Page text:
Harry Potter and the Chamber of Secrets
by J.K. Rowling
Perseverance Quotes in Harry Potter and the Chamber of Secrets
How we cite our quotes: Citations follow this format: (Chapter.Paragraph)
"The diary," said Riddle. "My diary. Little Ginny's been writing in it for months and months, telling me all her pitiful worries and woes – how her brothers tease her, how she had to come to school with secondhand robes and books, how" – Riddle's eyes glinted – "how she didn't think famous, good, great Harry Potter would ever like her."
All the time he spoke, Riddle's eyes never left Harry's face. There was an almost hungry look in them.
"It's very boring, having to listen to the silly little troubles of an eleven-year-old girl," he went on. "But I was patient. I wrote back. I was sympathetic. I was kind. Ginny simply loved me. No one's ever understood me like you, Tom…I'm so glad I've got this diary to confide in…It's like having a friend I can carry around in my pocket…"
Riddle laughed, a high, cold, laugh that didn't suit him. It made the hairs stand up on the back of Harry's neck.
"If I say so myself, Harry, I've always been able to charm the people I needed. So Ginny poured out her soul to me, and her soul happened to be exactly what I wanted…I grew stronger and stronger on a diet of her deepest fears, her darkest secrets." (17.41-45)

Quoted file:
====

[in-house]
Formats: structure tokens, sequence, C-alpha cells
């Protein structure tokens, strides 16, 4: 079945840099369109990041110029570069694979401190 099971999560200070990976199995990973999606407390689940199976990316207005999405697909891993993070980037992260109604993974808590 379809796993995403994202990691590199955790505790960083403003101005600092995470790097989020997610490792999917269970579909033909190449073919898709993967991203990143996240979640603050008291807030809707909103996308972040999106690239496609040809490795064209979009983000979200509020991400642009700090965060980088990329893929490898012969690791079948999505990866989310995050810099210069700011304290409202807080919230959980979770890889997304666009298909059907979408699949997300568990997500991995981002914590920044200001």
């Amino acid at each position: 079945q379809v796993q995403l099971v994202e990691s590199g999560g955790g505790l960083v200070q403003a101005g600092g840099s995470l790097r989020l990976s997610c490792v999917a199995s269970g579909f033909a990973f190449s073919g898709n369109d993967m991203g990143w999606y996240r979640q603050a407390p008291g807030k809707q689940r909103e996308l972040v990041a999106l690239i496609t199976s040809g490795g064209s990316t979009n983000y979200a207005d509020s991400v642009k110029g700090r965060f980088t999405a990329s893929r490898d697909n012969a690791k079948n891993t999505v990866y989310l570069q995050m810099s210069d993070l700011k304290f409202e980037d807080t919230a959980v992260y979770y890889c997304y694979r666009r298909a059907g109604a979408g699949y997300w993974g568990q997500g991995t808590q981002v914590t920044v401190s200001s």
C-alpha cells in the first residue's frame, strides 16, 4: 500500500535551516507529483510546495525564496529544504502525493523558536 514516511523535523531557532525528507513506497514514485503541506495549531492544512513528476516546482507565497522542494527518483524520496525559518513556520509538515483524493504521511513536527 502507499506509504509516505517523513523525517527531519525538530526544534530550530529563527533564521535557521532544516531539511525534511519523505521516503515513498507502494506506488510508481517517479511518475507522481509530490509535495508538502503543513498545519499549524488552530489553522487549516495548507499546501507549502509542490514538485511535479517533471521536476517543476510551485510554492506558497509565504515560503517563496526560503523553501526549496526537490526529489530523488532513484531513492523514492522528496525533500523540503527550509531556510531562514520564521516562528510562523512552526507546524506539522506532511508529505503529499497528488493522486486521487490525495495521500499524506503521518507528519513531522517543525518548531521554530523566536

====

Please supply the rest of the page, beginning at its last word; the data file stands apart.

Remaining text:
This is a terrible violation, as Tom Riddle exposes Ginny's deepest secrets to Harry. Tom Riddle's strategy for Ginny's possession involves lies and deceit, so we could certainly put this quote under that theme. Still, we also have to remark on how long it takes for Tom Riddle to gain greater control over Ginny's soul. We have very little sense of who Ginny is at this point of the series – she doesn't really begin to come into her own until Book 5 and later. Yet the fact that she could resist the complete domination of Voldemort for such a long time speaks to the strength of her character. We know Ginny is going to be important to Harry, not just because she's a Weasley or Ron's little sister, but because she shows the same kind of resilience that Harry did when he was eleven and facing down Voldemort. She may make bad choices – she really should have told someone about the diary earlier, and she doesn't actually succeed in throwing off Riddle's influence – but she perseveres as best she can against his powers. As well, she does try to protect Harry from Riddle's diary. We don't think we were so tough at eleven. So we're pretty impressed with Ginny Weasley.